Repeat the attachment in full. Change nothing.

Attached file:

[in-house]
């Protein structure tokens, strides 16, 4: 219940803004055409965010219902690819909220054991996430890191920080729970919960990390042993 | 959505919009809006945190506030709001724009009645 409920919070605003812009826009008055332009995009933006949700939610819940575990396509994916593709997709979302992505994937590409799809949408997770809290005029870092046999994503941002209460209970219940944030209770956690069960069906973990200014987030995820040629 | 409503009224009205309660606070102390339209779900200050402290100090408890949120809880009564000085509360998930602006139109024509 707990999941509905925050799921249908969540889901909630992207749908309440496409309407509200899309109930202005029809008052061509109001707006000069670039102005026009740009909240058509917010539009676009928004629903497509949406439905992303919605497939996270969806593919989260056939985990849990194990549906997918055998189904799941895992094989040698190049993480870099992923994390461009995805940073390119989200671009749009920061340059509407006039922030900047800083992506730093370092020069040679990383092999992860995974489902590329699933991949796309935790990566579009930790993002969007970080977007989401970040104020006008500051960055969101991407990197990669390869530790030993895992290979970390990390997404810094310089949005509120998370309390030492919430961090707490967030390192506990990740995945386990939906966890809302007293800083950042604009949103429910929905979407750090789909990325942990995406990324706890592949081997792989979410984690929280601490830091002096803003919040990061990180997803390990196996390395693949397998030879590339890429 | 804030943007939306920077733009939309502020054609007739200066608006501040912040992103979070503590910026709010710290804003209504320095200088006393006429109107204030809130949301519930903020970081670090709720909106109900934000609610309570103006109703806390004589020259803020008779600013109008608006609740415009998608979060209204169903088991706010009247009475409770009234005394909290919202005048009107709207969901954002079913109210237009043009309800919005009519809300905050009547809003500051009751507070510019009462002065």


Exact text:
[in-house]
């Protein structure tokens, strides 16, 4: 219940803004055409965010219902690819909220054991996430890191920080729970919960990390042993 | 959505919009809006945190506030709001724009009645 409920919070605003812009826009008055332009995009933006949700939610819940575990396509994916593709997709979302992505994937590409799809949408997770809290005029870092046999994503941002209460209970219940944030209770956690069960069906973990200014987030995820040629 | 409503009224009205309660606070102390339209779900200050402290100090408890949120809880009564000085509360998930602006139109024509 707990999941509905925050799921249908969540889901909630992207749908309440496409309407509200899309109930202005029809008052061509109001707006000069670039102005026009740009909240058509917010539009676009928004629903497509949406439905992303919605497939996270969806593919989260056939985990849990194990549906997918055998189904799941895992094989040698190049993480870099992923994390461009995805940073390119989200671009749009920061340059509407006039922030900047800083992506730093370092020069040679990383092999992860995974489902590329699933991949796309935790990566579009930790993002969007970080977007989401970040104020006008500051960055969101991407990197990669390869530790030993895992290979970390990390997404810094310089949005509120998370309390030492919430961090707490967030390192506990990740995945386990939906966890809302007293800083950042604009949103429910929905979407750090789909990325942990995406990324706890592949081997792989979410984690929280601490830091002096803003919040990061990180997803390990196996390395693949397998030879590339890429 | 804030943007939306920077733009939309502020054609007739200066608006501040912040992103979070503590910026709010710290804003209504320095200088006393006429109107204030809130949301519930903020970081670090709720909106109900934000609610309570103006109703806390004589020259803020008779600013109008608006609740415009998608979060209204169903088991706010009247009475409770009234005394909290919202005048009107709207969901954002079913109210237009043009309800919005009519809300905050009547809003500051009751507070510019009462002065």